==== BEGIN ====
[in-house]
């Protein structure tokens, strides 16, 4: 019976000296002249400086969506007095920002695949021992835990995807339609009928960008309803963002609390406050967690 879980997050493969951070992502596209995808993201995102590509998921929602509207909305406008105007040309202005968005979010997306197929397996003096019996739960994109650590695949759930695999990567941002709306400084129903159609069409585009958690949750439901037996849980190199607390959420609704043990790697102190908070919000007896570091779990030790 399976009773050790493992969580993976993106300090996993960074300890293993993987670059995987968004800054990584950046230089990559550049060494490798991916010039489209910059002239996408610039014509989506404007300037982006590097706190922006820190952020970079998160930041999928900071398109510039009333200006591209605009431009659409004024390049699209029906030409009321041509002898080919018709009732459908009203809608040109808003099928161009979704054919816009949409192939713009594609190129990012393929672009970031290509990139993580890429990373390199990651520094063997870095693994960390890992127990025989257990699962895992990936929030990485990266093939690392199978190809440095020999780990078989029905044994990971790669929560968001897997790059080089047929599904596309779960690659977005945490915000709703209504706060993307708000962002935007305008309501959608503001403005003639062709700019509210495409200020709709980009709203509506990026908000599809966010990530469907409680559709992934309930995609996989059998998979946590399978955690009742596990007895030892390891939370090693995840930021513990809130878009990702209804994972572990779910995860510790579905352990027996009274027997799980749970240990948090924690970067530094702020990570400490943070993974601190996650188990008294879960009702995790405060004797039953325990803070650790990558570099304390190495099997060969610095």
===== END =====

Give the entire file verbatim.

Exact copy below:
[in-house]
């Protein structure tokens, strides 16, 4: 019976000296002249400086969506007095920002695949021992835990995807339609009928960008309803963002609390406050967690 879980997050493969951070992502596209995808993201995102590509998921929602509207909305406008105007040309202005968005979010997306197929397996003096019996739960994109650590695949759930695999990567941002709306400084129903159609069409585009958690949750439901037996849980190199607390959420609704043990790697102190908070919000007896570091779990030790 399976009773050790493992969580993976993106300090996993960074300890293993993987670059995987968004800054990584950046230089990559550049060494490798991916010039489209910059002239996408610039014509989506404007300037982006590097706190922006820190952020970079998160930041999928900071398109510039009333200006591209605009431009659409004024390049699209029906030409009321041509002898080919018709009732459908009203809608040109808003099928161009979704054919816009949409192939713009594609190129990012393929672009970031290509990139993580890429990373390199990651520094063997870095693994960390890992127990025989257990699962895992990936929030990485990266093939690392199978190809440095020999780990078989029905044994990971790669929560968001897997790059080089047929599904596309779960690659977005945490915000709703209504706060993307708000962002935007305008309501959608503001403005003639062709700019509210495409200020709709980009709203509506990026908000599809966010990530469907409680559709992934309930995609996989059998998979946590399978955690009742596990007895030892390891939370090693995840930021513990809130878009990702209804994972572990779910995860510790579905352990027996009274027997799980749970240990948090924690970067530094702020990570400490943070993974601190996650188990008294879960009702995790405060004797039953325990803070650790990558570099304390190495099997060969610095």